Driving home from another ministry excursion, I pass billboard after billboard saying there are sex shops nearby. With each sighting, my stomach turns with sickness, my face falls into a frown. I am tempted to ignore the anguish, to shield my thoughts, to avoid that which feels judgmental and ugly within me.
Instead, I take a deep breath and offer a prayer for healing and conversion: may all people revere every other human as sacred and holy. I wonder, though, what else does Christ need me to do with the frequent reminder that our culture has an unhealthy obsession with sex?
My haunted mind wanders as I continue to drive toward home. I remember when I was first introduced to what sex was made to be about, while huddled into a tiny rectory living room with other college students. Crowded together, a bunch of us awkwardly stared into…
[This is the beginning of an essay I wrote for The Mudroom. Continue reading here.]
Last weekend I went to a retreat with other Catholic sisters younger than 40. I met a sister who ministers as a hospital chaplain in St. Petersburg, Florida. In addition to providing presence to all the suffering and miracles in the hospital, she listens to the prostitutes who come in for care. Apparently, pimps buy McDonald’s value meals for poor women as a way to lure them into prostitution. When the women work for the men the name of their pimp is tattooed near their private area. I had tears in my eyes as I listened to the other young sister dream about a ministry of tattoo removal and spiritual and mental healing for the women who desire to leave prostitution.
The two things that I despise most about our human sinfulness are the sins of the sex and military industries. Violence and destruction destroy experiences of holiness and dignity. We take the gift of our God-given creative power and misuse it in attempts to prove ourselves. We misuse our bodies while we live lies.
Really, though, we can give God great glory with our bodies and our lives. Alternatives are abundant. Although we are small and powerless, we can unite with Christ to do great things in Love. In chastity and service humanity is healed.
Brothers and sisters: The body is not for immorality, but for the Lord, and the Lord is for the body; God raised the Lord and will also raise us by his power. Do you not know that your bodies are members of Christ? But whoever is joined to the Lord becomes one Spirit with him. Avoid immorality. Every other sin a person commits is outside the body, but the immoral person sins against his own body. Do you not know that your body is a temple of the Holy Spirit within you, whom you have from God, and that you are not your own? For you have been purchased at a price. Therefore glorify God in your body. –1 Cor. 6:13-15, 17-20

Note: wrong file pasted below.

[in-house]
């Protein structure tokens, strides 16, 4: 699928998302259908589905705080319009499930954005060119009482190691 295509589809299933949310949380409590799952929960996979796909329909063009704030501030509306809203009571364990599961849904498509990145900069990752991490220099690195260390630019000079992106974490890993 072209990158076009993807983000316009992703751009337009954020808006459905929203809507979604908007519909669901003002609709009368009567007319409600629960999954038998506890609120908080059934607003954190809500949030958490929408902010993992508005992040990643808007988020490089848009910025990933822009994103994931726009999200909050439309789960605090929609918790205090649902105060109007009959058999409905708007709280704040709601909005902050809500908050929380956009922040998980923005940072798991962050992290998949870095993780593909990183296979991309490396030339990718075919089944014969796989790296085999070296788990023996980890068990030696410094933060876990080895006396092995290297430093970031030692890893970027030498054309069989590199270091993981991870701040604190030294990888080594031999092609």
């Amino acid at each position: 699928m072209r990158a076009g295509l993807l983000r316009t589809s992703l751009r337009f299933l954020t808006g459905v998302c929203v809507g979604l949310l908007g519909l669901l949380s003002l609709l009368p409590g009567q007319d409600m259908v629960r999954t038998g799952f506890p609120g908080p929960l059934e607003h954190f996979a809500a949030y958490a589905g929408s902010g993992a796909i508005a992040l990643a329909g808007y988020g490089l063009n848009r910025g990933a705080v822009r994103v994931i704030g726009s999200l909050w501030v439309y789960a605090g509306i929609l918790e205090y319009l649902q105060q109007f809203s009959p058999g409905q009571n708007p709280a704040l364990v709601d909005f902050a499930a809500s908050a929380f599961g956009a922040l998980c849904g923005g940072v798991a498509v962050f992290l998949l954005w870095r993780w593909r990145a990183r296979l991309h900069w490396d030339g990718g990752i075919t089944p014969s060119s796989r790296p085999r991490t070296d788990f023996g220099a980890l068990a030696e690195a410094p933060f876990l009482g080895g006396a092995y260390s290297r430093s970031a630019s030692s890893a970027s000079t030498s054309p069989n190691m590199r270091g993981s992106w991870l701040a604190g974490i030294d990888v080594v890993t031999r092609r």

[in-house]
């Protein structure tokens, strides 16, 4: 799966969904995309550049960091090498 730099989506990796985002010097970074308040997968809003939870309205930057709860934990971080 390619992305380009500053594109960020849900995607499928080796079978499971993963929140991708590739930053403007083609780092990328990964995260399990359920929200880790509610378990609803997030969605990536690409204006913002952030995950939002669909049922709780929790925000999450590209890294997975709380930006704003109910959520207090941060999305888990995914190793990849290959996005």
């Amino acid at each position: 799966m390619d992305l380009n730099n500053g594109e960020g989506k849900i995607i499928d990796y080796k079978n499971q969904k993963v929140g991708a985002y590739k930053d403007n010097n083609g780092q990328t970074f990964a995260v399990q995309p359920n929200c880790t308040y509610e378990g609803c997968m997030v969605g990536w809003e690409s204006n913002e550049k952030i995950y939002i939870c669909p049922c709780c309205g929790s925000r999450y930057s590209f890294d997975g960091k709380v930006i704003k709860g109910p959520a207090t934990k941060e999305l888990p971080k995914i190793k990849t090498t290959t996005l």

When I was a kid I was just as confused as everyone seems to be about what is right and wrong. I was persuaded by our dualistic society and its messages. Older Christians showed me that the New Testament taught me that we should live according to the spirit and not the sinful flesh. Did that mean my body was not good?
Soon, my students and I will study sexual ethics. I’ll emphasize that our bodies are really good and sex is very holy. We’ll examine how sexual desires can become destructive and dangerous when they’re not controlled: when we fail to use our bodies to glorify God. Rooted in Pope John Paul II’s theology of the body and I’ll use this book and this website. The holy power of our sexuality is alive in everyone’s bodies. As we seek union, we are capable of creating new life. As we love chastely, we can truly give God glory through our bodies.
Our bodies are holy and alive with the spirit of God’s goodness, which is why they are built for the morality of the reign of God. We are children of God. We are free. As we give God our powerlessness, God converts us into temples of blessing. When we say “yes” to God’s love our bodies are made powerful for humble service. As we serve, we build God’s reign of healing and justice now. God is glorified.
The problem is that not everyone gets this. Sins explode and people are seriously misused because of our desire to be powerful and great. Martin Luther King, Jr. calls this the drum major’s instinct:
And the other thing is that it causes one to engage ultimately in activities that are merely used to get attention. Criminologists tell us that some people are driven to crime because of this drum major instinct. They don’t feel that they are getting enough attention through the normal channels of social behavior, and so they turn to anti-social behavior in order to get attention, in order to feel important. And so they get that gun, and before they know it they robbed a bank in a quest for recognition, in a quest for importance. . . Everybody can be great, because everybody can serve. You don’t have to have a college degree to serve. . . You only need a heart full of grace, a soul generated by love. And you can be that servant.-The Drum Major’s Instinct By Rev. Martin Luther King, Jr.
We can be the servants, who with Christ, show the world alternative ways to live. As we serve, God heals, loves, redeems. As we place our powerlessness in the hands of God’s we are set free to be temples of God’s goodness. In our bodies God is glorified. We unite together in great love and become God’s colorful, healing, chaste body of Christ- the true living God.